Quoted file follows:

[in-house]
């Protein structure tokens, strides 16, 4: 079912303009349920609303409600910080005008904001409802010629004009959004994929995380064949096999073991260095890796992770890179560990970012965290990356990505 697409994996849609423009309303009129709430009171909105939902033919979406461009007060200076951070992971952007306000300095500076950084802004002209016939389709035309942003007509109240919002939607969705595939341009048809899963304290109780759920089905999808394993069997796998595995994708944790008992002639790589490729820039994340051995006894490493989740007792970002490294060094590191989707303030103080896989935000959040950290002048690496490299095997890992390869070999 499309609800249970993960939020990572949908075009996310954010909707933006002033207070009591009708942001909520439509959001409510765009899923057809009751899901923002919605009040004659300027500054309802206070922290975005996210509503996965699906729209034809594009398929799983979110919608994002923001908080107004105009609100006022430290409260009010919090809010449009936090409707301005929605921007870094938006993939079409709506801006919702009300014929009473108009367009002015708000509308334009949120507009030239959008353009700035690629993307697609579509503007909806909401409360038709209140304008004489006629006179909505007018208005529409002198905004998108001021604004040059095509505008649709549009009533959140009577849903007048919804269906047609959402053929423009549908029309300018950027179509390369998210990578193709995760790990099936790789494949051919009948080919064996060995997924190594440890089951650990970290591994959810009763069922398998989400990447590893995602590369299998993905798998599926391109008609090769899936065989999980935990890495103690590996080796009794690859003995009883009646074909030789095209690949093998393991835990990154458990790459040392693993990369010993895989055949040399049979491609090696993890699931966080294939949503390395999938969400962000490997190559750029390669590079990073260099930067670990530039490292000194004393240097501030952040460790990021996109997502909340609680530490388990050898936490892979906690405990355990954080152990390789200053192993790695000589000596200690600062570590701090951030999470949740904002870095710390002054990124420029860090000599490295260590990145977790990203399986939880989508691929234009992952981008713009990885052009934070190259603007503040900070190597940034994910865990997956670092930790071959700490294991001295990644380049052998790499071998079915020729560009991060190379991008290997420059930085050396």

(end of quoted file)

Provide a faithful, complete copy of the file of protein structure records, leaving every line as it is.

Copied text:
[in-house]
């Protein structure tokens, strides 16, 4: 079912303009349920609303409600910080005008904001409802010629004009959004994929995380064949096999073991260095890796992770890179560990970012965290990356990505 697409994996849609423009309303009129709430009171909105939902033919979406461009007060200076951070992971952007306000300095500076950084802004002209016939389709035309942003007509109240919002939607969705595939341009048809899963304290109780759920089905999808394993069997796998595995994708944790008992002639790589490729820039994340051995006894490493989740007792970002490294060094590191989707303030103080896989935000959040950290002048690496490299095997890992390869070999 499309609800249970993960939020990572949908075009996310954010909707933006002033207070009591009708942001909520439509959001409510765009899923057809009751899901923002919605009040004659300027500054309802206070922290975005996210509503996965699906729209034809594009398929799983979110919608994002923001908080107004105009609100006022430290409260009010919090809010449009936090409707301005929605921007870094938006993939079409709506801006919702009300014929009473108009367009002015708000509308334009949120507009030239959008353009700035690629993307697609579509503007909806909401409360038709209140304008004489006629006179909505007018208005529409002198905004998108001021604004040059095509505008649709549009009533959140009577849903007048919804269906047609959402053929423009549908029309300018950027179509390369998210990578193709995760790990099936790789494949051919009948080919064996060995997924190594440890089951650990970290591994959810009763069922398998989400990447590893995602590369299998993905798998599926391109008609090769899936065989999980935990890495103690590996080796009794690859003995009883009646074909030789095209690949093998393991835990990154458990790459040392693993990369010993895989055949040399049979491609090696993890699931966080294939949503390395999938969400962000490997190559750029390669590079990073260099930067670990530039490292000194004393240097501030952040460790990021996109997502909340609680530490388990050898936490892979906690405990355990954080152990390789200053192993790695000589000596200690600062570590701090951030999470949740904002870095710390002054990124420029860090000599490295260590990145977790990203399986939880989508691929234009992952981008713009990885052009934070190259603007503040900070190597940034994910865990997956670092930790071959700490294991001295990644380049052998790499071998079915020729560009991060190379991008290997420059930085050396």